Publications, opinions, and speeches
The Red-Ink Budget
Published on 18/02/2009
The 2009 federal Budget stated that it has four main goals:
- Support the economy when it is most needed.
- Support Canadian families and sectors most affected.
- Ensure maximum impact for Canadian jobs and output.
- Protect Canada’s fiscal position by targeting new spending in the next two years.
These are indeed the goals that a Budget at this dire juncture in our economic fortunes should pose for itself. However, we restate these aims to be more explicit and more readily assessed:
- Stimulate the economy to speed up the recovery.
- Ameliorate the impact of the recession on Canadians who are hardest hit.
- Make effective investments that create jobs now but have high returns for the future.
- Position Canada to return to a fiscally prudent position when the economy recovers.
How does the 2009 Budget measure up in delivering on these four goals?
In respect of stimulating the economy, we agree that the Budget has provided the right amount of stimulus, but argue that the funds could be more effectively deployed. Instead of the Budget’s Robin Hood-in-reverse income tax cuts that favour the affluent, we would invest in income security programs that put cash into the hands of low- and modest-income consumers and the unemployed.
In regard to amelioration of the worst effects of the recession, the Budget failed to address the lack of Employment Insurance coverage for most of the unemployed living west of Quebec. This must be considered a major failing, only offset in part by the modest improvements for those who are already entitled to Employment Insurance, the substantial increase in Working Income Tax Benefit for the working poor, and investments in social housing and vulnerable communities.
The small increases in the Canada Child Tax Benefit will do little to improve support for families with children, and poor families will see no gains whatsoever. Low-income Canadians will get nothing from the much-touted income tax cuts, while the wealthy will get the largest tax breaks – albeit the proverbial drop in the bucket in comparison to their income. Doubling the refundable GST credit to put more cash into the hands of low- and modest-income Canadians would have made far more sense than profligate tax cuts.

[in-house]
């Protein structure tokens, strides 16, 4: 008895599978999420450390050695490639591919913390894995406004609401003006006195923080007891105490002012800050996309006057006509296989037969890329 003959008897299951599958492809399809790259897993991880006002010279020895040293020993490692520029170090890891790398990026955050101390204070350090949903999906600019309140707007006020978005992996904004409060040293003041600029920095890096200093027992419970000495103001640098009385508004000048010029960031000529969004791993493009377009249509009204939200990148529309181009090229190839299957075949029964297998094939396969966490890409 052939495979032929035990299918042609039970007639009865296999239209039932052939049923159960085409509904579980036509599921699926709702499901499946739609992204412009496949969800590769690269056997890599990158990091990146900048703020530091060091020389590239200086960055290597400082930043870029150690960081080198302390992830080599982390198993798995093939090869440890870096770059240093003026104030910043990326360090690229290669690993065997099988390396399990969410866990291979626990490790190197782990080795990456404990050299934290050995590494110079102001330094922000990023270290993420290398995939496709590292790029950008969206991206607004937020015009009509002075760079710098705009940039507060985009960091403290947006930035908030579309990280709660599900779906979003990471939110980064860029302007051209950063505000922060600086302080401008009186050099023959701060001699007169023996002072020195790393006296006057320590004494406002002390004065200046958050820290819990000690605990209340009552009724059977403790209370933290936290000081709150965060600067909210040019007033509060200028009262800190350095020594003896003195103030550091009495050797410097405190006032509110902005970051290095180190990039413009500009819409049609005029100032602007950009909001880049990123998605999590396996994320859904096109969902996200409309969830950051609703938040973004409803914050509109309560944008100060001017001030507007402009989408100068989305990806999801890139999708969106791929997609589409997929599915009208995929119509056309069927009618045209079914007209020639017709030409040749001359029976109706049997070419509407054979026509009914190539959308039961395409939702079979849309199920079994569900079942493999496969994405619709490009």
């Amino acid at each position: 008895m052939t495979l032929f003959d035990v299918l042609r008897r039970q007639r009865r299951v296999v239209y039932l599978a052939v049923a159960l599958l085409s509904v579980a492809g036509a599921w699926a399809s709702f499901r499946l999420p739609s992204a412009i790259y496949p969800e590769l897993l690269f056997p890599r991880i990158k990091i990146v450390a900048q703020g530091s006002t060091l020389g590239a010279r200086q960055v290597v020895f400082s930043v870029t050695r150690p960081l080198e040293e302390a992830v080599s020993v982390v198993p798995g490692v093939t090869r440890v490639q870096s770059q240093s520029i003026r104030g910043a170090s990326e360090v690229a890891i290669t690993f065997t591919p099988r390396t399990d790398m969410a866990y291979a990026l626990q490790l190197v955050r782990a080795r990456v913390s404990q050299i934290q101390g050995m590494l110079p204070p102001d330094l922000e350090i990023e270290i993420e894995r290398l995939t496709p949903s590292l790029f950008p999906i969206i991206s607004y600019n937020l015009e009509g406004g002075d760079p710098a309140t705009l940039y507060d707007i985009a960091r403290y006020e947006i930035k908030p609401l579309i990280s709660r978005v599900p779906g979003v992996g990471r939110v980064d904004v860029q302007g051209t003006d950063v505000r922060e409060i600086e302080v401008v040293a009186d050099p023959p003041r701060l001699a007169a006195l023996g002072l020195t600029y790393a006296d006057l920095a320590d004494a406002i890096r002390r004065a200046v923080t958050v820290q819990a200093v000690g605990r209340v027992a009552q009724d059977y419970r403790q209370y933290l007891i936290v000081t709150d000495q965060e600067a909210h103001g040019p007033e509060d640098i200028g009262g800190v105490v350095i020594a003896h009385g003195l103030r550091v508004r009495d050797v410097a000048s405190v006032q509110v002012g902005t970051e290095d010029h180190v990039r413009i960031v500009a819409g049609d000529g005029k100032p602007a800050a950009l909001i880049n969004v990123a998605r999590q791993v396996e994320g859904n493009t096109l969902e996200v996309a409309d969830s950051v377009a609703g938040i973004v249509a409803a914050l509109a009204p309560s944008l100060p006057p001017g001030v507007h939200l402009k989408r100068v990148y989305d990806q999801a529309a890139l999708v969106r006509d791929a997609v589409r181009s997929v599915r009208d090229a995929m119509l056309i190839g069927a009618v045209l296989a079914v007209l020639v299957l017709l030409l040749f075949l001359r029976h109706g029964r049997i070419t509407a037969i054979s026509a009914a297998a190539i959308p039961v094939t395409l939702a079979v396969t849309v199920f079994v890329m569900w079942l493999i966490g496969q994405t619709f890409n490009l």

In respect of creating jobs now that lay the foundation for the future, the Budget went some distance in respect of the areas in which it has sole jurisdiction, such as First Nations infrastructure, federal buildings and other federal assets. The Budget also announced a moderate increase in training dollars, although it did not adequately provide for unemployed workers ineligible for training provided by the Employment Insurance program. While the infrastructure provisions outside of federal jurisdiction – for general infrastructure, housing and so on – are reasonable in amount, we are concerned about the deliverables. The Budget was silent on the need to invest in child care, a crucial element of social infrastructure that can create jobs in addition to helping families find quality, affordable care for their children.
In regard to defining a path back to fiscal prudence, our assessment of the Budget found that the government did well in revealing the state of fiscal affairs for the next two years, but relied on a rosy and somewhat unlikely scenario for the medium term. This is a crucial task that remains to be undertaken, including setting out some of the hard choices Ottawa will need to make. In the end of the day, the Budget had nothing to say about how we get back to fiscal prudence or even what that would mean.
Overall, we give the Red-Ink Budget a provisional pass and put it on probation for the coming year – which happens to coincide with the outcome in the House of Commons.
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